TagRudy Rucker

21C Magazine is back with Apocalypse Noir

21C

21C is back with new material, plus archival material by or about Hakim Bey, William S. Burroughs, Erik Davis, Philip K. Dick, Ashley Crawford, Mark Dery, Verner Vinge, William Gibson, Rudy Rucker, Jack Parsons, Richard Metzger, Genesis P. Orridge, Kath Acker, JG Ballard, John Shirley, Robert Anton Wilson, Iain Sinclair, Terrence McKenna, Buckminster Fuller, R.U. Sirius, Timothy Leary, Bruce Sterling and more.

Sadly, in 1999, the company went bust, somewhat ironic given that 21•C in that form never made it into the Century after which it was named – the 21st. 21•C stalwart Mark Dery and I made some attempt to resuscitate the title early in the new millennium to no avail.

Yet many of the ideas and issues raised in the original magazine continued to arise, and with them perpetual queries as to how to get copies of the original articles, a nigh impossible task. With the prompting of two other 21•C stalwarts, Darren Tofts and Murray McKeich, it was decided to resurrect a core selection of articles in an archival on-line format. With Mick Stylianou’s wizard like help this was fairly painless. It didn’t take long to decide to add new material and it is hoped that new issues will be posted at semi-regular intervals.

This inaugural on-line issue takes as its theme Apocalypse Noir – the trend toward the apocalyptic, or at the least extremely dark – in contemporary writing. If earlier 21•C’s tended toward the darker aspects of cyberpunk, then the newer crop of writers have given up any pretense of a happy ending. Good luck!

21C Magazine

(via Alex Burns)

Robert Anton Wilson, Terrence McKenna, and Rudy Rucker in Manual of Evasion

Manual of Evasion was a 1994 Portuguese film starring Robert Anton Wilson, Terrence McKenna, and Rudy Rucker. Above are some clips from the film.

More Info: Rudy Rucker’s Blog

(via Posthuman Blues)

Podcast round-up

FrqShow: Will the movie The Number 23 ruin 23 culture?

RU Sirius Show: Cory Doctorow’s OverClocked.

NeoFiles Show: Is the iPod the Perfect Thing?

RU Sirius Show: Yeah, right. Or, Is There Too Much Technohype?

NeoFiles Show: Rudy Rucker on Math, Love & Rock ?n’ Roll.

NeoFiles Show: Rudy Rucker on Flurb & Subdimensional Telepathy.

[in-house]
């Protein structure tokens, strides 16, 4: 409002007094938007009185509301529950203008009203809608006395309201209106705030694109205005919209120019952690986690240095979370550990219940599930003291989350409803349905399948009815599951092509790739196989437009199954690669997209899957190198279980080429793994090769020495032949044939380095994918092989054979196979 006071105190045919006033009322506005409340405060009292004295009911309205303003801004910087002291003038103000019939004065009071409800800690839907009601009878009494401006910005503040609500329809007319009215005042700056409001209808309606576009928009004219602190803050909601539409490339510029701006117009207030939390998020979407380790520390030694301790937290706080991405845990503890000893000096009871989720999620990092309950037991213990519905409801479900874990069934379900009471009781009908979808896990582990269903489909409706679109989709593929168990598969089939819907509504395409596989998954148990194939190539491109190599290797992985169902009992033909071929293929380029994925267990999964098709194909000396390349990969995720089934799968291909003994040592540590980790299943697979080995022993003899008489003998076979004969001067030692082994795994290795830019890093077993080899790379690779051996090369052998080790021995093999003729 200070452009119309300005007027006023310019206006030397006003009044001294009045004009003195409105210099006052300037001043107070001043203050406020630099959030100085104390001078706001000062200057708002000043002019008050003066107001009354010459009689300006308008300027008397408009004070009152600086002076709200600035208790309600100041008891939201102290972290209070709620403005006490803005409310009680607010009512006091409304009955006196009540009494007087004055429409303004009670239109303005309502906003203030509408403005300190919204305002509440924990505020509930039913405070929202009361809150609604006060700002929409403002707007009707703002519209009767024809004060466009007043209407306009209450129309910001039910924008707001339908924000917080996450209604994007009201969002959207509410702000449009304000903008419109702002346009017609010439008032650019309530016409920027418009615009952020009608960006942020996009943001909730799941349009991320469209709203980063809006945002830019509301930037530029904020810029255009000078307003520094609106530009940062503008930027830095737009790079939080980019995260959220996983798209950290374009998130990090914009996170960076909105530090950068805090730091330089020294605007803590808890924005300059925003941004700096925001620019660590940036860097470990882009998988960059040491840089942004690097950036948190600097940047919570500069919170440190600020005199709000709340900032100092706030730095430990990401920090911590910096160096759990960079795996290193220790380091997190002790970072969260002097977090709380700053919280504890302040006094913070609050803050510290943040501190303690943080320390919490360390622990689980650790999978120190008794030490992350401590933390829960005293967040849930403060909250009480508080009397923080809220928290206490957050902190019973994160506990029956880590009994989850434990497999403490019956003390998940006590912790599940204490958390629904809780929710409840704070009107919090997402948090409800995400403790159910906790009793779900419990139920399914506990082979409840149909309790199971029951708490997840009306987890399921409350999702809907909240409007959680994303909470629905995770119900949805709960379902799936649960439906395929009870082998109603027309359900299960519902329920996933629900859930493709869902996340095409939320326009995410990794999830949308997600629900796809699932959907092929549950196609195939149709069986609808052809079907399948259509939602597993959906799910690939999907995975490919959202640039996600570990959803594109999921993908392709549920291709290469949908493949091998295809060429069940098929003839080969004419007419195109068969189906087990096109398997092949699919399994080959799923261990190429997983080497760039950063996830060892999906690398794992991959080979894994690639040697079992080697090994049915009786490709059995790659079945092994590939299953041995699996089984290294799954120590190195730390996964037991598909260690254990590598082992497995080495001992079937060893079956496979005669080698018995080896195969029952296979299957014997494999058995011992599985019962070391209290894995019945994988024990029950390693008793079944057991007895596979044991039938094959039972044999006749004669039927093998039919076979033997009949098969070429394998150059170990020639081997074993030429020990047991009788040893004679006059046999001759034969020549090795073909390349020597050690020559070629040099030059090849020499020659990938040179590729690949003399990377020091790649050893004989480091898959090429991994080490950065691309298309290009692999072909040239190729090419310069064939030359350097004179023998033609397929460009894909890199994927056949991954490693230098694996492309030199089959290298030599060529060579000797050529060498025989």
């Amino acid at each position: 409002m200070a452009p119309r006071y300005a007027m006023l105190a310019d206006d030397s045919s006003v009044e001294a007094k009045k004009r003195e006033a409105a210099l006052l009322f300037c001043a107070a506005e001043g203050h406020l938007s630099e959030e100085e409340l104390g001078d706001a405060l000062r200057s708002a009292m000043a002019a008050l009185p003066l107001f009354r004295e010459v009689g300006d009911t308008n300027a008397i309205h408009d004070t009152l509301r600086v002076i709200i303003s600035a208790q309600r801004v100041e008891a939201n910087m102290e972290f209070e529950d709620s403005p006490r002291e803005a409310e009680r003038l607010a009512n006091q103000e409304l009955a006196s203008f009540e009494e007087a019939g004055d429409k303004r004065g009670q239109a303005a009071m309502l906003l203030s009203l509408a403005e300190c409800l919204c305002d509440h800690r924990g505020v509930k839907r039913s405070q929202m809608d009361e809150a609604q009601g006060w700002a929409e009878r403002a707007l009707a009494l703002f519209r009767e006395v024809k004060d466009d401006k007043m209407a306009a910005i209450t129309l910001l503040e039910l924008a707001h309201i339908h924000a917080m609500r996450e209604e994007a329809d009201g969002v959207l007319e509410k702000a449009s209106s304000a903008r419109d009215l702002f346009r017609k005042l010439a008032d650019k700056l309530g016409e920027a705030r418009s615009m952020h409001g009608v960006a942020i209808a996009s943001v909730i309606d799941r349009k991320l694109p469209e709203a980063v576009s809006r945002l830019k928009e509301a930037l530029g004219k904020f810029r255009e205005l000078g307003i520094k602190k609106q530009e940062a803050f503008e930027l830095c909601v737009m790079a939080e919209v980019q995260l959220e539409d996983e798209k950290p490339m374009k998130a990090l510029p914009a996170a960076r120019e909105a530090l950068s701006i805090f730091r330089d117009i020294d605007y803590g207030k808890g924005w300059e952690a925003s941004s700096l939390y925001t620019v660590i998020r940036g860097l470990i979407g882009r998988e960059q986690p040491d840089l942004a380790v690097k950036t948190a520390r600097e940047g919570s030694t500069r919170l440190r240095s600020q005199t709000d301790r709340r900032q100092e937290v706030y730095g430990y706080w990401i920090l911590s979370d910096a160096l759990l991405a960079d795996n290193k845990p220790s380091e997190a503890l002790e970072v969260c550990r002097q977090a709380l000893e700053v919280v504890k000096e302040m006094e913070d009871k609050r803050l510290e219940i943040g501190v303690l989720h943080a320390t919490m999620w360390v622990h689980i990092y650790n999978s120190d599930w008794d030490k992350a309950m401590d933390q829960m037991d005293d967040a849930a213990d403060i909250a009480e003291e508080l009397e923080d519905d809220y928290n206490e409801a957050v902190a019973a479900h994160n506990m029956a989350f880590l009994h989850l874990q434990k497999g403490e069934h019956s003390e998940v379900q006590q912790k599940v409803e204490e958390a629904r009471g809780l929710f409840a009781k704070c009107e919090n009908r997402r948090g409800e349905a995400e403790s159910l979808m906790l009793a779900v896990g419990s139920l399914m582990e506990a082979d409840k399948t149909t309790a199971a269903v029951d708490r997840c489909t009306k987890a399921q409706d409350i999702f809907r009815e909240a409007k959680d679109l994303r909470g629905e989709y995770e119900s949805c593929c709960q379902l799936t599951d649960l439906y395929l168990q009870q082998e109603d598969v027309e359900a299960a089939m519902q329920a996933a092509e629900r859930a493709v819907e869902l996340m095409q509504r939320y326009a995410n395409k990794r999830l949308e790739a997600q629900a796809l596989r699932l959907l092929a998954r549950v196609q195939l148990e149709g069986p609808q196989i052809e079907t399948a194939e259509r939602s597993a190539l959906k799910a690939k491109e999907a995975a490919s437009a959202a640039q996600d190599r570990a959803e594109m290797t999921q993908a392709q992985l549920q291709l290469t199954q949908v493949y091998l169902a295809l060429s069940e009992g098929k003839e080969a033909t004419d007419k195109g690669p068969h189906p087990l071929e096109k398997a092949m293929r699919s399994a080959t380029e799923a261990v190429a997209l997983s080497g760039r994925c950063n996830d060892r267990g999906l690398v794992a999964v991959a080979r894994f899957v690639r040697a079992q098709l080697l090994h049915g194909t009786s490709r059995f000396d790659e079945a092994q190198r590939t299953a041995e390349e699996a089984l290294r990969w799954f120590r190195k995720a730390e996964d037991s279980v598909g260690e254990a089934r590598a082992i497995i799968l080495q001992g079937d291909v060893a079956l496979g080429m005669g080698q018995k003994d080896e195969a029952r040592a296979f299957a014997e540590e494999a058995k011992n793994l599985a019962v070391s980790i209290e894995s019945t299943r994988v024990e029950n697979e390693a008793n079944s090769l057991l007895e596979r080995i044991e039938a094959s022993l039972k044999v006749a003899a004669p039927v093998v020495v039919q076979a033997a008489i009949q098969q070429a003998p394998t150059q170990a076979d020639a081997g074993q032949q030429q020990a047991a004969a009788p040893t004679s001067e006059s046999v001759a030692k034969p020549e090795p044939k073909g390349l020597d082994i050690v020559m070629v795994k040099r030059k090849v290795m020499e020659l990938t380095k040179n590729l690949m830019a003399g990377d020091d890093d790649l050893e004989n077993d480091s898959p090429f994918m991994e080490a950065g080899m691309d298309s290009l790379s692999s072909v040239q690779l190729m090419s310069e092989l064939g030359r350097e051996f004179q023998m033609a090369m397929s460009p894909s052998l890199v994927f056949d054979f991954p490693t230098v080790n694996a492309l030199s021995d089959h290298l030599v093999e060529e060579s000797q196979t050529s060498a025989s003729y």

RU Sirius Show: Dangerous Sex Talk with Susie Bright.

RU Sirius Show: More Sex with Susie Bright.

Narrative magic/hypersigils on Sorceryforge

Nice to see running notes on this particular technique.

A hypersigil is a narrative work which includes the author (and/or other targets of the working). Aspects of the story will tie with elements of the real world targets and their pasts, and also to events and changes that have not yet happened but you want to happen. A hypersigil is intended to be read or otherwise experienced by many people, ideally as a published book.

A hypersigil can also be a work of fiction intended to bring about a change in the mental state of the reader. Beware the Golden Barge by Michael Moorcock. Flatland by Edwin A. Abbott and White Light by Rudy Rucker are both hypersigils in as much as they help open the mind of the reader to the fourth dimension and some of the various infinities.

Maybe all good fiction is a hypersigil at some level.

Link (via Xiombarg)

also via this article: Hypersigil wiki by some of the Barbelith crew.

Excerpt from Rudy Rucker’s Latest Novel Spaceland

Excerpt from Spaceland, Rudy Rucker’s latest novel.

Rudy Rucker’s homepage

If you’ve never been to cyberpunk maestro Rudy Rucker’s website, you’re missing out on his free fractal and alife software, artwork, and writing. It’s quite the nifty site.

Rudy Rucker

Matt Groening Interview from Mother Jones

I remember reading this in Mother Jones a while back… just happened across it today and thought I’d share: Matt Groening talking about Futurama:

I’ve loved science fiction ever since I was a little kid, mainly from looking at the covers of science-fiction magazines and books, and I’ve read quite extensively as an adult. About three or four years ago, I decided to reacquaint myself with literary science-fiction and I went back and read everything from H.G. Wells to the new guys, Neil Stephenson and Rudy Rucker and those guys, and what I was surprised to find was that I’d read so much of it. I’d be reading a novel and think, “Wait a minute, I read this in fourth grade,” but I didn’t remember cause I’d plowed through so much. But a lot of my old favorites I thought really held up, I liked [Robert] Heinlein and [Philip K.] Dick and Cordwainer Smith and Theodore Sturgeon and Robert Sheckley — the funny guys, the guys who have a sense of humor.

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